Guest Post: Voices in the Static – Proactive Cyber Threat Monitoring
April 5, 2013 • Chris
Guest author: Ken Buckler is a professional cyber security consultant. He maintains a blog called “Caffeine Security” and provides a free Cyber Threat Watch page to keep his readers informed of the current state of the cyber security realm as well as major upcoming threats.
Your network is under attack. Right now. This very moment your public facing IP address space is being scanned and probed by someone. In fact, the entire Internet is being scanned by so many malicious attackers on a 24/7 basis that the most amount of time an unprotected computer can hope to last on the Internet without being compromised is seven minutes according to SANS. Scans and attacks have become so prevalent on the open Internet that many are now considered “background noise” and dropped by most organizations’ border firewalls without any logging whatsoever.
Cyber security has become so complex that it requires trying to account for the most likely causes of security incidents and planning/mitigating those causes first. But as a cyber security professional how can you possibly hope to know which threats are most likely to affect your organization? Are you waiting for major news organizations to report on the latest threats days…sometimes weeks after they occur? Or are you being proactive and watching for threats before they are on the radar. This is where proactive threat monitoring comes into play.
If you’ve done your homework and implemented security best practices – you may think your job is finished…but you work is far from over. The “bad guys” are increasingly clever in their ways, and if they decide that you have data in your network which they want…your job difficulty just increased ten fold.
First of all who are the “bad guys”? A few examples of bad guys could be in order of least to most threatening:
- Curious hackers who want to poke around and explore the world of cyber security
- Script kiddies looking for a thrill
- Spammers looking for new servers to compromise and send spam with
- Political activists looking to spread their message through defaced websites
- Organized cyber criminals looking for sensitive personal or financial data
- Foreign nation-states interested in industrial or military espionage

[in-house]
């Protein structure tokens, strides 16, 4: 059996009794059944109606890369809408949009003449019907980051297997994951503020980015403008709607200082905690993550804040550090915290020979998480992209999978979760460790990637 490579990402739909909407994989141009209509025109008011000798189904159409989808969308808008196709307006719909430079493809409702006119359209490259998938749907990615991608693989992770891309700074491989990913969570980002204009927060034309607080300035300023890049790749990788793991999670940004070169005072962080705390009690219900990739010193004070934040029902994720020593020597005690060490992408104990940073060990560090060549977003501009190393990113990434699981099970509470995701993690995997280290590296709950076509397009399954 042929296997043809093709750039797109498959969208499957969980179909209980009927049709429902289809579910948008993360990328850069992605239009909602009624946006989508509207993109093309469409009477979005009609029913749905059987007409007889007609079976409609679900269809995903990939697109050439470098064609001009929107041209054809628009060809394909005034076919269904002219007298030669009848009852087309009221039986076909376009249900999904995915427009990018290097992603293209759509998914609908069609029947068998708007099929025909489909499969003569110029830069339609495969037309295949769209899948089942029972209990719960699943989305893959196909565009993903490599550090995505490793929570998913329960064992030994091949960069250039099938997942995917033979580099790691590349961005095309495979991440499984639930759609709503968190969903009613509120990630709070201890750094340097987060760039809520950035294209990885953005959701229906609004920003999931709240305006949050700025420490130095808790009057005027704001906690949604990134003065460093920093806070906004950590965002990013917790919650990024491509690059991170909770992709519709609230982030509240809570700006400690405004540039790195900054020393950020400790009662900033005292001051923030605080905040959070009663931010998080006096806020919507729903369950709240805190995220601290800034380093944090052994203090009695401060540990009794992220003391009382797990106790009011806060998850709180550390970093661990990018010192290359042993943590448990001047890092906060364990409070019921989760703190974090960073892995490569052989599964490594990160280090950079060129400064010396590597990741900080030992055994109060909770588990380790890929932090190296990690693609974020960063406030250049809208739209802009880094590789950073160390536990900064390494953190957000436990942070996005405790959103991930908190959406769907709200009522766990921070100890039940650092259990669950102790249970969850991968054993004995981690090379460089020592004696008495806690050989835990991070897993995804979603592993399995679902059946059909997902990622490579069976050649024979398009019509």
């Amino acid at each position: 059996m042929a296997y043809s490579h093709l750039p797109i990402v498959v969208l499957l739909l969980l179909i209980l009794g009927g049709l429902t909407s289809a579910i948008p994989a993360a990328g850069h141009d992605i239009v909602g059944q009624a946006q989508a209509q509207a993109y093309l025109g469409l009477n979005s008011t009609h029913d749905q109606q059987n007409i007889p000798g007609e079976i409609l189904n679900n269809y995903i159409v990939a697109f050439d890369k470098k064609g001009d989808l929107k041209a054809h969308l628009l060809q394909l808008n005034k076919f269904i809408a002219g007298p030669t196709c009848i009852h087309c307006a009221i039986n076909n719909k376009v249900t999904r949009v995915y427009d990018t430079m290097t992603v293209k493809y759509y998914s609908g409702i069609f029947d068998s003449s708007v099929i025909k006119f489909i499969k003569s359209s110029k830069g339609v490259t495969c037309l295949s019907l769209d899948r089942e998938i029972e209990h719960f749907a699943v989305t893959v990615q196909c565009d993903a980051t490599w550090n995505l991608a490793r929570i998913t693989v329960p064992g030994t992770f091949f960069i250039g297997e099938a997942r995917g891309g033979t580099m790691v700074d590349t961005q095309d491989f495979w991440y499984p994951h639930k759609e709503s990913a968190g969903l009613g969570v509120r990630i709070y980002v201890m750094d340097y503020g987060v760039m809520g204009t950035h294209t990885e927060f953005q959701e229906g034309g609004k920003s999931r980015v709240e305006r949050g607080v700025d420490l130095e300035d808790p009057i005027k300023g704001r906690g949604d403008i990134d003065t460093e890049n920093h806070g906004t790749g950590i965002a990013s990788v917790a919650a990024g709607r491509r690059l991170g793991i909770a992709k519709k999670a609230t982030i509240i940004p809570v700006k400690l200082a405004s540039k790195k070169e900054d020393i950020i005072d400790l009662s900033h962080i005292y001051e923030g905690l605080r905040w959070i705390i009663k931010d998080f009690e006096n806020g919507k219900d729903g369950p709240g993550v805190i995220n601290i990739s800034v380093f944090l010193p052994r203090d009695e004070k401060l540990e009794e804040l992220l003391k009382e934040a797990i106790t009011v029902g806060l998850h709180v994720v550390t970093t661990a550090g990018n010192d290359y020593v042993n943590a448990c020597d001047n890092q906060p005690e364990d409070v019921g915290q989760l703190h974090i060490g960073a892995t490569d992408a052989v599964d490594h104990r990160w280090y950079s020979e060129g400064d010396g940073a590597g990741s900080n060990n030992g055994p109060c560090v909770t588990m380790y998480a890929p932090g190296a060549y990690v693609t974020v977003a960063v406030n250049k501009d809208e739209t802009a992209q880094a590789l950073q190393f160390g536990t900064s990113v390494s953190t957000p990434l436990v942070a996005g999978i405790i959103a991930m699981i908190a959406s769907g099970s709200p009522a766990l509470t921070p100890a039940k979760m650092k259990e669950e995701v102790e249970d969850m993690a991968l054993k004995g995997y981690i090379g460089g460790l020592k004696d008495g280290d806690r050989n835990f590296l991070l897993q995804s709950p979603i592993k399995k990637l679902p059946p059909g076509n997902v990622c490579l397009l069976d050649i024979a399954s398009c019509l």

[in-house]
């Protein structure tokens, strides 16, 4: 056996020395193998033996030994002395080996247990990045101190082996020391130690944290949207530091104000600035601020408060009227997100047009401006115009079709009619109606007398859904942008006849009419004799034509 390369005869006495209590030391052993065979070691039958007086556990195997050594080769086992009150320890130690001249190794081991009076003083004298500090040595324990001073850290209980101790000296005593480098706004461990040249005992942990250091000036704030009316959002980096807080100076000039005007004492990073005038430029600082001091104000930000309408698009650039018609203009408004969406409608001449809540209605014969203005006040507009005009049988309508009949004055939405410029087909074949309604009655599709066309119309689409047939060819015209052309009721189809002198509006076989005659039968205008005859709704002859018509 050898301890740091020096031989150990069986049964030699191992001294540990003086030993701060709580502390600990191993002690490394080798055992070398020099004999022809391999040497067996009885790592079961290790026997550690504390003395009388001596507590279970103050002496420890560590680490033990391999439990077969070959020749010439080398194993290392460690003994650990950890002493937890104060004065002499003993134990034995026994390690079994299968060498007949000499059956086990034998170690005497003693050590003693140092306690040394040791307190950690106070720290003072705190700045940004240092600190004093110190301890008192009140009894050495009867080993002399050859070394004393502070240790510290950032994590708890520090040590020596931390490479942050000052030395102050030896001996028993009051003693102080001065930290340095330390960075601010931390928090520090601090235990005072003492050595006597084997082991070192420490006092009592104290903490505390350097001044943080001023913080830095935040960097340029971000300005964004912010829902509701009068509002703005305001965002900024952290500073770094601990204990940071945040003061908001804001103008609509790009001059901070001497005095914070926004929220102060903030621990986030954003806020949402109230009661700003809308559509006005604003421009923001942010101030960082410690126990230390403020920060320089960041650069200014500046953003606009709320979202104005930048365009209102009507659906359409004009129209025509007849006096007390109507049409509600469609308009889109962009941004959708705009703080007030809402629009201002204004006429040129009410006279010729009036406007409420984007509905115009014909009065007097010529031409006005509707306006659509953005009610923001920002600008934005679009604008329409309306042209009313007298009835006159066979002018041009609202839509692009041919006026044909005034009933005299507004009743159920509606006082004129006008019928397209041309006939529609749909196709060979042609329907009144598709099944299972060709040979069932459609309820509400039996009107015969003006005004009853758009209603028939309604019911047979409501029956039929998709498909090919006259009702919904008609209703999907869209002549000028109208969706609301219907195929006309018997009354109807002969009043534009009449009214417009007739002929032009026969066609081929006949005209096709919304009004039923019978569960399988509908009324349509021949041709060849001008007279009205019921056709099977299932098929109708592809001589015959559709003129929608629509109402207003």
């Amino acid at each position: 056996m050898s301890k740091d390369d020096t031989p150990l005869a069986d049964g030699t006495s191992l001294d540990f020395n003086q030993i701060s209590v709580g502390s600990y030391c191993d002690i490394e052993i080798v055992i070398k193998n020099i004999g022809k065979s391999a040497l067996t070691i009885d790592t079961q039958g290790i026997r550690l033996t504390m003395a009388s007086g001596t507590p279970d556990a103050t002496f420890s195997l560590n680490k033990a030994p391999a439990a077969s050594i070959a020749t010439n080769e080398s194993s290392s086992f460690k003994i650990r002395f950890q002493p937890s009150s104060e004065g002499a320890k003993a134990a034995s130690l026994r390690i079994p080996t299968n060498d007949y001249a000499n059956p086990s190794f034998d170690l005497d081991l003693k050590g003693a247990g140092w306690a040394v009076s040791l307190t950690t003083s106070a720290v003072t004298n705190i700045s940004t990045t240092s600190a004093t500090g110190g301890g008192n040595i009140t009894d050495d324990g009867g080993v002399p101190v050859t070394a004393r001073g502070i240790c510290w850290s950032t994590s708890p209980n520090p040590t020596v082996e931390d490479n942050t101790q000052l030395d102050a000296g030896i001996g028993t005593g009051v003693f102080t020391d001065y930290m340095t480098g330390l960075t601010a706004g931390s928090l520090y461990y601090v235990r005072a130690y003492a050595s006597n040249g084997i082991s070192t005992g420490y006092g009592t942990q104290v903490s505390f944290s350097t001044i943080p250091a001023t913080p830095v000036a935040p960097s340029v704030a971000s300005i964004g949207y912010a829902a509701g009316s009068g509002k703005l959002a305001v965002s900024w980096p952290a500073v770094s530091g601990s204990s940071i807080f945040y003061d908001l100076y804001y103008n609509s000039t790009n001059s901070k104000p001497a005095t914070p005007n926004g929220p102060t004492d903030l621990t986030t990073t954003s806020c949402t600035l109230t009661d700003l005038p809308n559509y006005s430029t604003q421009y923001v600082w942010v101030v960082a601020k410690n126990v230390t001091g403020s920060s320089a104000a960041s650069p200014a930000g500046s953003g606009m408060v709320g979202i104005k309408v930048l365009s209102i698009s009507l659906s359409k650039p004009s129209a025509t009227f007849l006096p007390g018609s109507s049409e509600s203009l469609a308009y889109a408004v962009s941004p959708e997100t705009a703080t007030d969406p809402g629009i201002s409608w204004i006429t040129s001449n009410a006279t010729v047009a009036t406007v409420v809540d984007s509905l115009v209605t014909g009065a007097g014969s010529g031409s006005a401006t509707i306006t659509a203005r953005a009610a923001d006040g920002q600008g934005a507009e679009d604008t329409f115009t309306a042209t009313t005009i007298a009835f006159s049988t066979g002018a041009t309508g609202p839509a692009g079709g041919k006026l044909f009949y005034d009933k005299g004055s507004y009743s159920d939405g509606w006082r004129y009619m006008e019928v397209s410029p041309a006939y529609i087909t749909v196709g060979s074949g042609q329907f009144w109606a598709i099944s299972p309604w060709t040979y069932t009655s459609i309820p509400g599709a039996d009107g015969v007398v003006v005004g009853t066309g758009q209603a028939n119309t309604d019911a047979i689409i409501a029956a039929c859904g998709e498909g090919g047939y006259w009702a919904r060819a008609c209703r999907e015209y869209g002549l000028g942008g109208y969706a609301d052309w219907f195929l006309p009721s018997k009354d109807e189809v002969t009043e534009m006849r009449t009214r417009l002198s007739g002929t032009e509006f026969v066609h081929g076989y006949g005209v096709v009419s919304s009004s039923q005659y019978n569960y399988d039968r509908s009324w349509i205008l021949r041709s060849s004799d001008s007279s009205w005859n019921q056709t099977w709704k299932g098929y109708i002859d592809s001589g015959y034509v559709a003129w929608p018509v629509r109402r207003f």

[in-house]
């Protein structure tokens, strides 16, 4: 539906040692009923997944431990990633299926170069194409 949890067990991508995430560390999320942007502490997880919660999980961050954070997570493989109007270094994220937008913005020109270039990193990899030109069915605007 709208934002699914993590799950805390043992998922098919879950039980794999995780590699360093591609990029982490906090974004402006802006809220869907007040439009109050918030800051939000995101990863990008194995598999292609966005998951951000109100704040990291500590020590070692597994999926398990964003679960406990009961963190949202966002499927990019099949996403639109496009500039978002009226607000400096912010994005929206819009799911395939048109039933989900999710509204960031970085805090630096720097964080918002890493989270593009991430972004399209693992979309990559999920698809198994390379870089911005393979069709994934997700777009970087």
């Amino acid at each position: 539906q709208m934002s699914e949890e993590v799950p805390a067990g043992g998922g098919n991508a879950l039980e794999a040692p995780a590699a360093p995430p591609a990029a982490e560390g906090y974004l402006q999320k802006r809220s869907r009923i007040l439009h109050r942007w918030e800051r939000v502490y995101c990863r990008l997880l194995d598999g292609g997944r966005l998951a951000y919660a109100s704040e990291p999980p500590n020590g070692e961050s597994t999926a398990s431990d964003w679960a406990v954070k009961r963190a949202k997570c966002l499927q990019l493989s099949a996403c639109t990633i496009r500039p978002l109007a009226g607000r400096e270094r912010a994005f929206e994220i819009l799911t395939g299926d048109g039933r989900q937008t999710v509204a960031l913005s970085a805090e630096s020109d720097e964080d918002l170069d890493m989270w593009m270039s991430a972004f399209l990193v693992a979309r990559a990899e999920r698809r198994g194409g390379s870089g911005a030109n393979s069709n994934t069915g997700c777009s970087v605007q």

- Disgruntled organization insiders looking for revenge
But back to the topic at hand. A well organized proactive cyber threat monitoring campaign will attempt to answer the following questions: Why? Who? How? Where? and When?
The very first question your organization should ask is: Why? Why would someone want to attack your organization? Are you a political or government entity? Do you have foreign competitors who would be interested in stealing your data? Do you process information which could be used in identity theft? Once you have identified the reasons someone would want to attack your organization you can begin to answer the remaining questions.
For example: Your organization is a major energy company with investments in oil and nuclear energy. Let’s look at a few possible sets of answers.
|Oil drilling is sometimes not considered environmentally friendly.||Political hacktivists such as Anonymous||Targeted Denial of Service Attacks or scanning of services looking for unpatched vulnerabilities for defacement or data compromise||Public facing websites and email addresses||Most likely when your company or industry receives a large amount of publicity in the media|
|Industrial Espionage||Foreign Nation States||Targeted spearphishing attacks or scanning of services looking for unpatched vulnerabilities for data compromise||Public facing websites and email addresses for initial reconnaissance and internal network once a foothold has been established||Any time|